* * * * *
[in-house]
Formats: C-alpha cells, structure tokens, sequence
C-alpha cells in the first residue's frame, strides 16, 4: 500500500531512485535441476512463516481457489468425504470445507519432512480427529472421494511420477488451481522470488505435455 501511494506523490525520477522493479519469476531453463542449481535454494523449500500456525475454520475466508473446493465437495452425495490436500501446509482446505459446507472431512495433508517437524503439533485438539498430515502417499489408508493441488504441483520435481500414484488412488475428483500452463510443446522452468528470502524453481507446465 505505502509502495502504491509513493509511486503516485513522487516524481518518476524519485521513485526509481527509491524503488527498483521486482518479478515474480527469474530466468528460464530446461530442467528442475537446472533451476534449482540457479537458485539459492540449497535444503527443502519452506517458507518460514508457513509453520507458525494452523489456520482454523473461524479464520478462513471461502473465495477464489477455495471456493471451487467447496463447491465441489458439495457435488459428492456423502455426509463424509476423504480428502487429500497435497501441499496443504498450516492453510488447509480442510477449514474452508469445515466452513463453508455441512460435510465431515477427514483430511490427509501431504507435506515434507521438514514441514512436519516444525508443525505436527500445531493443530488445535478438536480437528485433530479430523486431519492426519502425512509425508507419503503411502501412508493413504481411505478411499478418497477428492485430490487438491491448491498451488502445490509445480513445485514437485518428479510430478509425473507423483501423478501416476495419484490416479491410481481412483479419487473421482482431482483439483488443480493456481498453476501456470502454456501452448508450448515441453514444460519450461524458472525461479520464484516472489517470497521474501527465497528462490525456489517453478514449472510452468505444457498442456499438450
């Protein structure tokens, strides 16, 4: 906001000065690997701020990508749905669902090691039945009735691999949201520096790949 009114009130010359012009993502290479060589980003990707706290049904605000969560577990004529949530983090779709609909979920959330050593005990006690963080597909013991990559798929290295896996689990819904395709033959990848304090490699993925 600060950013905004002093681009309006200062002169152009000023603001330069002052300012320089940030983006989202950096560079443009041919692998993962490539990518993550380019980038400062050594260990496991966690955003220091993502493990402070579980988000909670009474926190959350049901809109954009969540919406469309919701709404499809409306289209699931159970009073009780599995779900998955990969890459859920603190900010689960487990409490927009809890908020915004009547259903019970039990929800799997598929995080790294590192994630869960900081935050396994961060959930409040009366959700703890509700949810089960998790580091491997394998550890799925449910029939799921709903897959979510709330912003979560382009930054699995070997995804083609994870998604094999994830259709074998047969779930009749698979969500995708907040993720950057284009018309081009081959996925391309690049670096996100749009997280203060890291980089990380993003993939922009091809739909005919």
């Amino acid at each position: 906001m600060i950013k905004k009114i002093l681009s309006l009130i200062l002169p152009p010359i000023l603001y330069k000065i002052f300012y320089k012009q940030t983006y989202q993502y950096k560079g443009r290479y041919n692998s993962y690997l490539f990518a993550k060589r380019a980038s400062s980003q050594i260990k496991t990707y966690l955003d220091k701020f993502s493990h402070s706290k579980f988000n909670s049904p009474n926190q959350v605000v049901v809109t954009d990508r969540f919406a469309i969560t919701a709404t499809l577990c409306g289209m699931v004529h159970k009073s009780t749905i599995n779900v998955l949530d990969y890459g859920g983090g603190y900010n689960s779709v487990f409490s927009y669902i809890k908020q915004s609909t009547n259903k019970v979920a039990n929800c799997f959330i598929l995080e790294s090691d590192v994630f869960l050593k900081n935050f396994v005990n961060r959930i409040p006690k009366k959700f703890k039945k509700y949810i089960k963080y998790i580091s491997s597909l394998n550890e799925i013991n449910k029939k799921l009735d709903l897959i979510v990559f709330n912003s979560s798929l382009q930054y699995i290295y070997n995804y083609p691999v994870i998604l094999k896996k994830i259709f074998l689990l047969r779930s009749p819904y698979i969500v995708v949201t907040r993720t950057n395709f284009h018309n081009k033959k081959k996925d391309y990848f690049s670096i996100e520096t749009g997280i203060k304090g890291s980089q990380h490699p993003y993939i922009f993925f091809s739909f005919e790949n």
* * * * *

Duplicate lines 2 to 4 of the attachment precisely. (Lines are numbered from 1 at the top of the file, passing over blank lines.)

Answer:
Formats: C-alpha cells, structure tokens, sequence
C-alpha cells in the first residue's frame, strides 16, 4: 500500500531512485535441476512463516481457489468425504470445507519432512480427529472421494511420477488451481522470488505435455 501511494506523490525520477522493479519469476531453463542449481535454494523449500500456525475454520475466508473446493465437495452425495490436500501446509482446505459446507472431512495433508517437524503439533485438539498430515502417499489408508493441488504441483520435481500414484488412488475428483500452463510443446522452468528470502524453481507446465 505505502509502495502504491509513493509511486503516485513522487516524481518518476524519485521513485526509481527509491524503488527498483521486482518479478515474480527469474530466468528460464530446461530442467528442475537446472533451476534449482540457479537458485539459492540449497535444503527443502519452506517458507518460514508457513509453520507458525494452523489456520482454523473461524479464520478462513471461502473465495477464489477455495471456493471451487467447496463447491465441489458439495457435488459428492456423502455426509463424509476423504480428502487429500497435497501441499496443504498450516492453510488447509480442510477449514474452508469445515466452513463453508455441512460435510465431515477427514483430511490427509501431504507435506515434507521438514514441514512436519516444525508443525505436527500445531493443530488445535478438536480437528485433530479430523486431519492426519502425512509425508507419503503411502501412508493413504481411505478411499478418497477428492485430490487438491491448491498451488502445490509445480513445485514437485518428479510430478509425473507423483501423478501416476495419484490416479491410481481412483479419487473421482482431482483439483488443480493456481498453476501456470502454456501452448508450448515441453514444460519450461524458472525461479520464484516472489517470497521474501527465497528462490525456489517453478514449472510452468505444457498442456499438450
């Protein structure tokens, strides 16, 4: 906001000065690997701020990508749905669902090691039945009735691999949201520096790949 009114009130010359012009993502290479060589980003990707706290049904605000969560577990004529949530983090779709609909979920959330050593005990006690963080597909013991990559798929290295896996689990819904395709033959990848304090490699993925 600060950013905004002093681009309006200062002169152009000023603001330069002052300012320089940030983006989202950096560079443009041919692998993962490539990518993550380019980038400062050594260990496991966690955003220091993502493990402070579980988000909670009474926190959350049901809109954009969540919406469309919701709404499809409306289209699931159970009073009780599995779900998955990969890459859920603190900010689960487990409490927009809890908020915004009547259903019970039990929800799997598929995080790294590192994630869960900081935050396994961060959930409040009366959700703890509700949810089960998790580091491997394998550890799925449910029939799921709903897959979510709330912003979560382009930054699995070997995804083609994870998604094999994830259709074998047969779930009749698979969500995708907040993720950057284009018309081009081959996925391309690049670096996100749009997280203060890291980089990380993003993939922009091809739909005919």